Hamza

Hamza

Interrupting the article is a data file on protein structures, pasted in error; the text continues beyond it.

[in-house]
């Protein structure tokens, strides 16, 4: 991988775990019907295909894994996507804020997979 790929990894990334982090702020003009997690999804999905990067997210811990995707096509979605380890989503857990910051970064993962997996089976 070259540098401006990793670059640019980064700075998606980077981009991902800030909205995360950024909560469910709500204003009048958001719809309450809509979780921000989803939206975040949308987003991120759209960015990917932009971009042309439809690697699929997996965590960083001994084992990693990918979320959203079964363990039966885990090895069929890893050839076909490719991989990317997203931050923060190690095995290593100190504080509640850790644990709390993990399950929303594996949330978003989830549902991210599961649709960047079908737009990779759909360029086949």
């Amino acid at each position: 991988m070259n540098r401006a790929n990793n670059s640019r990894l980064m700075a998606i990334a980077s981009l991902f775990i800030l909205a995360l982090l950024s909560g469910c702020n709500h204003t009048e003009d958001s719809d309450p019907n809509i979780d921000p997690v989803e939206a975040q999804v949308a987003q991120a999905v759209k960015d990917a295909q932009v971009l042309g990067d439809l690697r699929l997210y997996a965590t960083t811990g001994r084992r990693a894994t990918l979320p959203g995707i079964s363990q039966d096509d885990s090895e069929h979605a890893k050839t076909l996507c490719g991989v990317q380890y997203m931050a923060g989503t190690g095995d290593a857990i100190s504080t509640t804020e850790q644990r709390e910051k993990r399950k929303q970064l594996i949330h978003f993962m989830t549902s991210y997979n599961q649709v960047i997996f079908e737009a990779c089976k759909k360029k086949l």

Hamza (Arabic: هَمْزَة hamzah) (ء‎) is a letter in the Arabic alphabet, representing the glottal stop [ʔ]. Hamza is not one of the 28 "full" letters and owes its existence to historical reform of standard writing system. It is derived from the Arabic letter ʿAyn (ع‎[citation needed] ). In the Phoenician, Hebrew and Aramaic alphabets, from which the Arabic alphabet is descended, the glottal stop was expressed by alif (𐤀), continued by Alif (ا) in the Arabic alphabet. However, Alif was used to express both a glottal stop and a long vowel /aː/. In order to indicate that a glottal stop is used, and not a mere vowel, it was added to Alif diacritically. In modern orthography, hamza may also appear on the line, under certain circumstances as though it were a full letter, independent of an Alif. Hamza is derived from the verb hamaza (هَمَزَ‎) meaning 'to prick, goad, drive' or 'to provide (a letter or word) with hamzah'.[1][citation needed] The letter hamza (ء‎) on its own is hamzat al-qaṭ‘ (هَمْزَة الْقَطْع‎, "the hamzah which breaks, ceases or halts", i.e. the broken, cessation, halting"), otherwise referred to as qaṭ‘at (قَطْعَة‎), that is, a phonemic glottal stop unlike the hamzat al-waṣl (هَمْزَة الوَصْل‎, "the hamzah which attaches, connects or joins", i.e. the attachment, connection, joining"), a non-phonemic glottal stop produced automatically only if at the beginning of an utterance, otherwise assimilated. Although the hamzat al-waṣl can be written as an alif carrying a waṣlah sign ٱ‎ (only in the Quran), it is normally indicated by a plain alif without a hamza.[2]